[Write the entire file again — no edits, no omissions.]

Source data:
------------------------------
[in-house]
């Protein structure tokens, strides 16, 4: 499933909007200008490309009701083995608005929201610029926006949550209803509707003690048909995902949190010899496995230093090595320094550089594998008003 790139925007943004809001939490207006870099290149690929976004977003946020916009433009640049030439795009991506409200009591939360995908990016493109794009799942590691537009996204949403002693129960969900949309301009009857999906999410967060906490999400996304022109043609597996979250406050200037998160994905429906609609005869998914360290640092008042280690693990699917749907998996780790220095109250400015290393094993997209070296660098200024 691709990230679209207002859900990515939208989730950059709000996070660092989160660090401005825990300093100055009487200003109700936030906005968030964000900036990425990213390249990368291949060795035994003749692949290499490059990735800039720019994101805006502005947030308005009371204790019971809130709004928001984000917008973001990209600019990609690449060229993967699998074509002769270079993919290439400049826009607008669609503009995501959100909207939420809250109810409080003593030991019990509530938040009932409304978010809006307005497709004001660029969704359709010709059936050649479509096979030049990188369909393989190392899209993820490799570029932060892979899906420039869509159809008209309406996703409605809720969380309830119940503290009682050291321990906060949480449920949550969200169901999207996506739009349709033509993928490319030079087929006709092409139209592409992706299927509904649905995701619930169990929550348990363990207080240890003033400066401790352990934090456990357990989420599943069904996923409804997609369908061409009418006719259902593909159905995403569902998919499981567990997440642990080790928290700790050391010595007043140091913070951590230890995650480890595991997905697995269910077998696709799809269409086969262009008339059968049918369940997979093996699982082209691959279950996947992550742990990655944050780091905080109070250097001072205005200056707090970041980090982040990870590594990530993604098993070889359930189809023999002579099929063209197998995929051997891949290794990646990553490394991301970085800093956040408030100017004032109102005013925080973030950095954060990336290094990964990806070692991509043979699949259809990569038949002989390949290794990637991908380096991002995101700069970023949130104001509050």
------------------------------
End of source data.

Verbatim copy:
[in-house]
């Protein structure tokens, strides 16, 4: 499933909007200008490309009701083995608005929201610029926006949550209803509707003690048909995902949190010899496995230093090595320094550089594998008003 790139925007943004809001939490207006870099290149690929976004977003946020916009433009640049030439795009991506409200009591939360995908990016493109794009799942590691537009996204949403002693129960969900949309301009009857999906999410967060906490999400996304022109043609597996979250406050200037998160994905429906609609005869998914360290640092008042280690693990699917749907998996780790220095109250400015290393094993997209070296660098200024 691709990230679209207002859900990515939208989730950059709000996070660092989160660090401005825990300093100055009487200003109700936030906005968030964000900036990425990213390249990368291949060795035994003749692949290499490059990735800039720019994101805006502005947030308005009371204790019971809130709004928001984000917008973001990209600019990609690449060229993967699998074509002769270079993919290439400049826009607008669609503009995501959100909207939420809250109810409080003593030991019990509530938040009932409304978010809006307005497709004001660029969704359709010709059936050649479509096979030049990188369909393989190392899209993820490799570029932060892979899906420039869509159809008209309406996703409605809720969380309830119940503290009682050291321990906060949480449920949550969200169901999207996506739009349709033509993928490319030079087929006709092409139209592409992706299927509904649905995701619930169990929550348990363990207080240890003033400066401790352990934090456990357990989420599943069904996923409804997609369908061409009418006719259902593909159905995403569902998919499981567990997440642990080790928290700790050391010595007043140091913070951590230890995650480890595991997905697995269910077998696709799809269409086969262009008339059968049918369940997979093996699982082209691959279950996947992550742990990655944050780091905080109070250097001072205005200056707090970041980090982040990870590594990530993604098993070889359930189809023999002579099929063209197998995929051997891949290794990646990553490394991301970085800093956040408030100017004032109102005013925080973030950095954060990336290094990964990806070692991509043979699949259809990569038949002989390949290794990637991908380096991002995101700069970023949130104001509050």